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Geo-search is playing an important role in user experience, especially on mobile applications. Therefore we’ve never stopped challenging it and we are excited today to announce a big improvement!

This new geo-search release simplifies most of the use cases, adds several features, and maintains backward-compatibility! And because we are hardcore when it comes to performance, we’ve made sure this update won’t impact anything. Better yet, all queries will actually be faster!

 

auto-radius

The end of the radius pain!

The most used geo-search feature was the retrieval of records around a specific geolocation. It is widely used by mobile applications via the device’s GPS position. On browsers, you can use our IP based geolocation feature. This feature requires a maximum distance called “radius” to perform the search, which was set by default to 10km. Because radius has an impact on performance, it is important to keep it low. In reality, it may become extremely cumbersome for our users to set it as the radius would depend on the area’s information density!

Fortunately, we have removed this pain in our new geo-search! While you can still manually define the radius, you can now let the system adjust it according to the density of the area for you … without doing anything! Just leave the aroundRadius query parameter unset! The radius will adapt itself to collect a few thousand records. Its value will also be returned in the result set (in the automaticRadius attribute). This information can help you display your map at the best scale. If you want to have a minimum radius size, we also introduced a query parameter called minimumAroundRadius that configures the minimum value that can be accepted as a radius.

We hope this new feature will help you and will make it super easy to have a good geo-search!

 

multi-geo

Several geolocations per record

Our previous geo-search was limited to only one geolocation per record. No more! Our new version now supports an arbitrary number of geolocations per record. You have just to use an array syntax.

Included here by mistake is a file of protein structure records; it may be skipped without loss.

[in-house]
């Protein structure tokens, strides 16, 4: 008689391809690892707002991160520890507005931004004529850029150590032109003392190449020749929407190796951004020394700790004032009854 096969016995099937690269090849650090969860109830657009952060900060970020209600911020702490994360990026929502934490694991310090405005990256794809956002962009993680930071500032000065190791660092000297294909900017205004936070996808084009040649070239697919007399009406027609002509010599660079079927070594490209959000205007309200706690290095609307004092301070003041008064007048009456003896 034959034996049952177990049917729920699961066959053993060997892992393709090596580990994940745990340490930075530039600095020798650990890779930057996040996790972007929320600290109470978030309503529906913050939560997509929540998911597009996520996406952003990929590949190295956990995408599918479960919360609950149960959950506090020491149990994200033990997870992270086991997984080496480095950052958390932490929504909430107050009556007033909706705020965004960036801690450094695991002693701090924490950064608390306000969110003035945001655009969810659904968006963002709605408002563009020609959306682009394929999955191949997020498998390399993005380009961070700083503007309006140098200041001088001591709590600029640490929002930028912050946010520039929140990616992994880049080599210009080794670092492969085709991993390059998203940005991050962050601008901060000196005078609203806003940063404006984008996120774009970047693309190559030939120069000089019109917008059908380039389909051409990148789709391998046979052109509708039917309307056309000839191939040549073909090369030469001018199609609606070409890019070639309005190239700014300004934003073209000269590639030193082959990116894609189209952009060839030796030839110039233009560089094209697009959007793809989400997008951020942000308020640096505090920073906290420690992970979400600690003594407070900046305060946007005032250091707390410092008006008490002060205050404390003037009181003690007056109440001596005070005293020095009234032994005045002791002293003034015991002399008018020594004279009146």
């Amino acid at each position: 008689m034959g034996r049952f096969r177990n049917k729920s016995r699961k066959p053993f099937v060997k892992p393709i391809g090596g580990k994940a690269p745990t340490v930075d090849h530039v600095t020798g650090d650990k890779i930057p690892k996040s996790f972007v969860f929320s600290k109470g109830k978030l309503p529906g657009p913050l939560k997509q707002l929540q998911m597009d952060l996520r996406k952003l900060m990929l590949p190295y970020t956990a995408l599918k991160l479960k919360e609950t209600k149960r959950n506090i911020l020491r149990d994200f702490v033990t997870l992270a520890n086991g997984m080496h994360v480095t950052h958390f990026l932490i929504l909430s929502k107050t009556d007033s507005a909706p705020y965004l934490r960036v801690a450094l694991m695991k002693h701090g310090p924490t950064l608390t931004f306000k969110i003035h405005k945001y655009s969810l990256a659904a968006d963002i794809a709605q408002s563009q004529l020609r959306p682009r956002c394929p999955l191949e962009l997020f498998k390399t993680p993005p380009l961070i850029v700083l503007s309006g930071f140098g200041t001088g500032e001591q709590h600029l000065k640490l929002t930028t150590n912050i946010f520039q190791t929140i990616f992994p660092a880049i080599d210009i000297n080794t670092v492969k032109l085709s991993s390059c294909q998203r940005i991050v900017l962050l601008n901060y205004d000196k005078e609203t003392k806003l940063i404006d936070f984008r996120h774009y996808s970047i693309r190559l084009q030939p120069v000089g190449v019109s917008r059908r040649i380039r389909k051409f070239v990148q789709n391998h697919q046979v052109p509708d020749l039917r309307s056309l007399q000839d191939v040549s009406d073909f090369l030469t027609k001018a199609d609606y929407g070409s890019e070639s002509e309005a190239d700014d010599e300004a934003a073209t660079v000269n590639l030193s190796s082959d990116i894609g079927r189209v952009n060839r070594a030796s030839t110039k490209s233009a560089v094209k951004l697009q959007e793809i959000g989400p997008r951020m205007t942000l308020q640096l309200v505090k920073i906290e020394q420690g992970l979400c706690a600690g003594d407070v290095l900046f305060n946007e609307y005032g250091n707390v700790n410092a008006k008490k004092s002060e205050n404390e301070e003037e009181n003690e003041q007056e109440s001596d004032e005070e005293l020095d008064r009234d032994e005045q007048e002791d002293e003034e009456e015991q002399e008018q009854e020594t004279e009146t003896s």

Example of a record with one geolocation:


{
    "title": "Example",
    "_geoloc": { "lat": 47.279430, "lng": 5.106450 }
}

Example of a record with several geolocations:


{
    "title": "Example",
    "_geoloc": [
        { "lat": 47.279430, "lng": 5.106450 },
        { "lat": 47.293228, "lng": 5.004570 },
        { "lat": 47.316669, "lng": 5.016670 }
    ]
}

If your records contain several geolocations, you will be able to retrieve the matched geolocation and the distance in meters by requesting the ranking information (getRankingInfo=true query parameter).

Here is an example of a hit with several geolocations:


{
    "title": "Example",
    "objectID": "20",
    [...]
    "_rankingInfo": {
        [...]
        "matchedGeoLocation": {
            "lat": 47.316669,
            "lng": 5.016670,
            "distance": 1257
        }
    }
}

 

polygon-or

New ways to filter

In the past months, we have received several requests to improve the number of operators supported to filter by geolocation. We were only supporting filtering by a bounding box but we are now excited to offer three new types of filtering!

  • Filter by a polygon (defined by a list of point), you can look at the documentation of the insidePolygon query parameter
  • Filter by a OR between several bounding boxes, you have just to pass several times the insideBoundingBox query parameter
  • Filter by a OR between several polygons, you have just to pass several times the insidePolygon query parameter

We need your feedback!

We see an increasing number of users having geo-search needs, especially on mobile. We hope you will like this big evolution of our geo-search feature and that it will simplify your life! We would love to have your feedback and ideas on how to improve it, feel free to contact us anytime!

Get started with our tutorial

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